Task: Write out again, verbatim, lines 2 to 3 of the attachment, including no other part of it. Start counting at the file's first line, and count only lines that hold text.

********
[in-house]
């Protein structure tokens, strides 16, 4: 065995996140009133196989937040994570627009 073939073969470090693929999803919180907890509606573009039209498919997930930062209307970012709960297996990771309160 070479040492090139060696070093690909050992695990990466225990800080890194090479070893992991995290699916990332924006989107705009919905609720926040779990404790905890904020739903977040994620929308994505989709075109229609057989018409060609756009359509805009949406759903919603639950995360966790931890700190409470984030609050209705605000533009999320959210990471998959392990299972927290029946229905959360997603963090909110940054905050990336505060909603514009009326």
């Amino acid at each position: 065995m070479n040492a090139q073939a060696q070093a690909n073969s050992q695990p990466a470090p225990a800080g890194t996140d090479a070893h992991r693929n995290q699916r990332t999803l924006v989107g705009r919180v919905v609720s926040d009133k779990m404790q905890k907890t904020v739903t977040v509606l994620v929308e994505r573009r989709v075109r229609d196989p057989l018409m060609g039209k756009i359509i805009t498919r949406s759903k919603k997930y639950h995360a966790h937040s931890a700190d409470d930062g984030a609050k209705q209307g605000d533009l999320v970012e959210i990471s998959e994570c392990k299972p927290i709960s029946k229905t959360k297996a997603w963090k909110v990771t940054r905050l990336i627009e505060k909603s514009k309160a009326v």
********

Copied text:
């Protein structure tokens, strides 16, 4: 065995996140009133196989937040994570627009 073939073969470090693929999803919180907890509606573009039209498919997930930062209307970012709960297996990771309160 070479040492090139060696070093690909050992695990990466225990800080890194090479070893992991995290699916990332924006989107705009919905609720926040779990404790905890904020739903977040994620929308994505989709075109229609057989018409060609756009359509805009949406759903919603639950995360966790931890700190409470984030609050209705605000533009999320959210990471998959392990299972927290029946229905959360997603963090909110940054905050990336505060909603514009009326």
């Amino acid at each position: 065995m070479n040492a090139q073939a060696q070093a690909n073969s050992q695990p990466a470090p225990a800080g890194t996140d090479a070893h992991r693929n995290q699916r990332t999803l924006v989107g705009r919180v919905v609720s926040d009133k779990m404790q905890k907890t904020v739903t977040v509606l994620v929308e994505r573009r989709v075109r229609d196989p057989l018409m060609g039209k756009i359509i805009t498919r949406s759903k919603k997930y639950h995360a966790h937040s931890a700190d409470d930062g984030a609050k209705q209307g605000d533009l999320v970012e959210i990471s998959e994570c392990k299972p927290i709960s029946k229905t959360k297996a997603w963090k909110v990771t940054r905050l990336i627009e505060k909603s514009k309160a009326v």